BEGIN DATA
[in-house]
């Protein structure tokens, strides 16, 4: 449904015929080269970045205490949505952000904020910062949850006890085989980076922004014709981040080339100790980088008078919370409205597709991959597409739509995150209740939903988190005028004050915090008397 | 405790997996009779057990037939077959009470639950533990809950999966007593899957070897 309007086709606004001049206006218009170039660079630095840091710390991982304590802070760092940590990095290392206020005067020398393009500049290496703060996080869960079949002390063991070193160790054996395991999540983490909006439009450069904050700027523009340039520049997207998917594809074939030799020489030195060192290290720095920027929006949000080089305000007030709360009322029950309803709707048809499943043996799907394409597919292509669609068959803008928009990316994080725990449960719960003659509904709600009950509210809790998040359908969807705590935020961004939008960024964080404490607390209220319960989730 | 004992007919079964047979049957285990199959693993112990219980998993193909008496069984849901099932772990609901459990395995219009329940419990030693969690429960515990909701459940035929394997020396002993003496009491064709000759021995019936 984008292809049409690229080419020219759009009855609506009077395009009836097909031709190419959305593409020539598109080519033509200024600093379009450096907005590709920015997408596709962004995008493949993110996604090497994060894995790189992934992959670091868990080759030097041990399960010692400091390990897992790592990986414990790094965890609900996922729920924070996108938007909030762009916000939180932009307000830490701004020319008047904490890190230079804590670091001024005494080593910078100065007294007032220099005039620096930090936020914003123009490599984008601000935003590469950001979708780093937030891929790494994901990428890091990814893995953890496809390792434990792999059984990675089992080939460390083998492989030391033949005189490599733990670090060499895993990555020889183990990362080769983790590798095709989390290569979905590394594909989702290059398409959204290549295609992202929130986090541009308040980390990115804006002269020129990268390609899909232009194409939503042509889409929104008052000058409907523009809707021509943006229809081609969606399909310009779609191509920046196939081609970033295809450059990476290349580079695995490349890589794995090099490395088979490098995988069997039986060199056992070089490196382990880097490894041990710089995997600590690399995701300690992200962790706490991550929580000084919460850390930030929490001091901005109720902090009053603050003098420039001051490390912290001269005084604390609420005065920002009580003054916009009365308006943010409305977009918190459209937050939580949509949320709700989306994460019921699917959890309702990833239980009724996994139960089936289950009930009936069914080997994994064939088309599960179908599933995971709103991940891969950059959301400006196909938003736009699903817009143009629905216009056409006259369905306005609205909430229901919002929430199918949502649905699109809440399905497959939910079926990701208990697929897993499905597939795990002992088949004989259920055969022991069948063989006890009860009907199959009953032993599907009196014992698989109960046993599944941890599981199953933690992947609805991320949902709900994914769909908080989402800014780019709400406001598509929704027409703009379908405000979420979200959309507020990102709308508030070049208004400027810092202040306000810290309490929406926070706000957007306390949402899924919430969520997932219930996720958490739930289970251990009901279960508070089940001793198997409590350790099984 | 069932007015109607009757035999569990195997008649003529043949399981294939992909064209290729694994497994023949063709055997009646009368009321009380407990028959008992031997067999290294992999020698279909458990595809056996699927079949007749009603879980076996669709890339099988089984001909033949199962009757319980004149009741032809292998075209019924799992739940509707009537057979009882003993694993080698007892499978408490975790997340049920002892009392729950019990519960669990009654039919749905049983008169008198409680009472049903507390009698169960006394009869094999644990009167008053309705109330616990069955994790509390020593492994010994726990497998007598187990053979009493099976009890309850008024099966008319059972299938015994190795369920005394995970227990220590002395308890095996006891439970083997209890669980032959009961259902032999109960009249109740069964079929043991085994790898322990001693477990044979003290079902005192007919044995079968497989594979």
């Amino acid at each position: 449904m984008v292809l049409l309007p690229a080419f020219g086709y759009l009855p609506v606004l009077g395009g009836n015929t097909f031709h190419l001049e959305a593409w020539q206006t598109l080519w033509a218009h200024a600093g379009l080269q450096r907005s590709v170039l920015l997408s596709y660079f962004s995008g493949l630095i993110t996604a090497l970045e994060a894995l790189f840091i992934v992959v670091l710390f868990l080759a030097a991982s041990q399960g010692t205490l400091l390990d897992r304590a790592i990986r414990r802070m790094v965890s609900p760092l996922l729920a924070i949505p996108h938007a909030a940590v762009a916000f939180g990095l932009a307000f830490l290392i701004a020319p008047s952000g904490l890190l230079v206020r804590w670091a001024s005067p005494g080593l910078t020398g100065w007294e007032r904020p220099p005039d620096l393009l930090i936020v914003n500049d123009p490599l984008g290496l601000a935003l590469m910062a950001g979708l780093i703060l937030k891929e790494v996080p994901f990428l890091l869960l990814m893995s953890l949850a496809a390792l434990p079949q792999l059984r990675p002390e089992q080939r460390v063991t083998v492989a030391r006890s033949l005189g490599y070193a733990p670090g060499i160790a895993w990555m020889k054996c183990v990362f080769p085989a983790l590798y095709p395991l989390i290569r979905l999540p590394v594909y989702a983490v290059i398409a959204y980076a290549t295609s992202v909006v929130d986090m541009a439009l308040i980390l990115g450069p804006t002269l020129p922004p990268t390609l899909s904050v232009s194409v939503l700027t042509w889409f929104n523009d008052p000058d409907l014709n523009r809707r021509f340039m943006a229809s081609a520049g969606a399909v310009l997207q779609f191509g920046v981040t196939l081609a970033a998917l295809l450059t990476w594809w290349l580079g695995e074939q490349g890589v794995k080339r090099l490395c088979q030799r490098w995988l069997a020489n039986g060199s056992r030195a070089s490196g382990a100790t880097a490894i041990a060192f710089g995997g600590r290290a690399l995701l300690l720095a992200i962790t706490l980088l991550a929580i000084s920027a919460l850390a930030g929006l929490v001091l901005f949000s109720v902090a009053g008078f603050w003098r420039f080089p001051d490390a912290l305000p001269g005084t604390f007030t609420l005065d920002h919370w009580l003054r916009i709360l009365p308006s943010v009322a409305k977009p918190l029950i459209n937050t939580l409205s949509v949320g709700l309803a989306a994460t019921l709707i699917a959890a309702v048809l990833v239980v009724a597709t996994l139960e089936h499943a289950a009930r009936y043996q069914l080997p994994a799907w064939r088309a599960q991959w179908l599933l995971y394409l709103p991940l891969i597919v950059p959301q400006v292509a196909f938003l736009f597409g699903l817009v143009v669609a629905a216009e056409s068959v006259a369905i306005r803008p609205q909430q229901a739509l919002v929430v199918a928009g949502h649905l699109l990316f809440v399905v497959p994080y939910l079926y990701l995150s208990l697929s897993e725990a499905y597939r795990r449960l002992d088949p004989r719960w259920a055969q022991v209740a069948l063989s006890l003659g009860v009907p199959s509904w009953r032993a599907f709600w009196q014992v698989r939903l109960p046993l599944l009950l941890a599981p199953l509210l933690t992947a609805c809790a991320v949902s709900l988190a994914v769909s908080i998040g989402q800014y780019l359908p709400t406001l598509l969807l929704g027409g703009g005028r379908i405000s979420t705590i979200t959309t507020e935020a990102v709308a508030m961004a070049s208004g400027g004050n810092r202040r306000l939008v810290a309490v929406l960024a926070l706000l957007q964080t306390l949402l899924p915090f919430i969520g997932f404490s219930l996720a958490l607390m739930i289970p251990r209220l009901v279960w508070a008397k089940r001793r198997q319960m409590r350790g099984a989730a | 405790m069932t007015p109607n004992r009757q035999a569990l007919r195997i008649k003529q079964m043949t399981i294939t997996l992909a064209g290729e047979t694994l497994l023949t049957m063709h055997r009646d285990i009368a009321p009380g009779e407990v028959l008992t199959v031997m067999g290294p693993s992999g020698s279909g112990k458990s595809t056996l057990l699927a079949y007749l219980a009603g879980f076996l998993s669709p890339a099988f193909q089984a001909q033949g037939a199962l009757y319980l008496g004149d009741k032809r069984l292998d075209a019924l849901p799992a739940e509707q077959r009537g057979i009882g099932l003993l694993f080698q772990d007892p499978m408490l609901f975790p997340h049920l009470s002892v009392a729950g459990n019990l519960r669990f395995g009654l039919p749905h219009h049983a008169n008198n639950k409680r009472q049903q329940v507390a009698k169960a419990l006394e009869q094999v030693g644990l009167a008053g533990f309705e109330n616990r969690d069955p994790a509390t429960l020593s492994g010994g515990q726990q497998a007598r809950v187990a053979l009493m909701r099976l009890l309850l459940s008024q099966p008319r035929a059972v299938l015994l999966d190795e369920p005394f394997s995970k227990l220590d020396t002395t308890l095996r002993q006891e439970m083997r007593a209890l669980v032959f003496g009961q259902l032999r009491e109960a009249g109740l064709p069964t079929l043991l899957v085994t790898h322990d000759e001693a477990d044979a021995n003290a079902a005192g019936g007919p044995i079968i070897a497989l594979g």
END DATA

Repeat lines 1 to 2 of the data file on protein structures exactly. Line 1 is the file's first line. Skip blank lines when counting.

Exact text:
[in-house]
């Protein structure tokens, strides 16, 4: 449904015929080269970045205490949505952000904020910062949850006890085989980076922004014709981040080339100790980088008078919370409205597709991959597409739509995150209740939903988190005028004050915090008397 | 405790997996009779057990037939077959009470639950533990809950999966007593899957070897 309007086709606004001049206006218009170039660079630095840091710390991982304590802070760092940590990095290392206020005067020398393009500049290496703060996080869960079949002390063991070193160790054996395991999540983490909006439009450069904050700027523009340039520049997207998917594809074939030799020489030195060192290290720095920027929006949000080089305000007030709360009322029950309803709707048809499943043996799907394409597919292509669609068959803008928009990316994080725990449960719960003659509904709600009950509210809790998040359908969807705590935020961004939008960024964080404490607390209220319960989730 | 004992007919079964047979049957285990199959693993112990219980998993193909008496069984849901099932772990609901459990395995219009329940419990030693969690429960515990909701459940035929394997020396002993003496009491064709000759021995019936 984008292809049409690229080419020219759009009855609506009077395009009836097909031709190419959305593409020539598109080519033509200024600093379009450096907005590709920015997408596709962004995008493949993110996604090497994060894995790189992934992959670091868990080759030097041990399960010692400091390990897992790592990986414990790094965890609900996922729920924070996108938007909030762009916000939180932009307000830490701004020319008047904490890190230079804590670091001024005494080593910078100065007294007032220099005039620096930090936020914003123009490599984008601000935003590469950001979708780093937030891929790494994901990428890091990814893995953890496809390792434990792999059984990675089992080939460390083998492989030391033949005189490599733990670090060499895993990555020889183990990362080769983790590798095709989390290569979905590394594909989702290059398409959204290549295609992202929130986090541009308040980390990115804006002269020129990268390609899909232009194409939503042509889409929104008052000058409907523009809707021509943006229809081609969606399909310009779609191509920046196939081609970033295809450059990476290349580079695995490349890589794995090099490395088979490098995988069997039986060199056992070089490196382990880097490894041990710089995997600590690399995701300690992200962790706490991550929580000084919460850390930030929490001091901005109720902090009053603050003098420039001051490390912290001269005084604390609420005065920002009580003054916009009365308006943010409305977009918190459209937050939580949509949320709700989306994460019921699917959890309702990833239980009724996994139960089936289950009930009936069914080997994994064939088309599960179908599933995971709103991940891969950059959301400006196909938003736009699903817009143009629905216009056409006259369905306005609205909430229901919002929430199918949502649905699109809440399905497959939910079926990701208990697929897993499905597939795990002992088949004989259920055969022991069948063989006890009860009907199959009953032993599907009196014992698989109960046993599944941890599981199953933690992947609805991320949902709900994914769909908080989402800014780019709400406001598509929704027409703009379908405000979420979200959309507020990102709308508030070049208004400027810092202040306000810290309490929406926070706000957007306390949402899924919430969520997932219930996720958490739930289970251990009901279960508070089940001793198997409590350790099984 | 069932007015109607009757035999569990195997008649003529043949399981294939992909064209290729694994497994023949063709055997009646009368009321009380407990028959008992031997067999290294992999020698279909458990595809056996699927079949007749009603879980076996669709890339099988089984001909033949199962009757319980004149009741032809292998075209019924799992739940509707009537057979009882003993694993080698007892499978408490975790997340049920002892009392729950019990519960669990009654039919749905049983008169008198409680009472049903507390009698169960006394009869094999644990009167008053309705109330616990069955994790509390020593492994010994726990497998007598187990053979009493099976009890309850008024099966008319059972299938015994190795369920005394995970227990220590002395308890095996006891439970083997209890669980032959009961259902032999109960009249109740069964079929043991085994790898322990001693477990044979003290079902005192007919044995079968497989594979």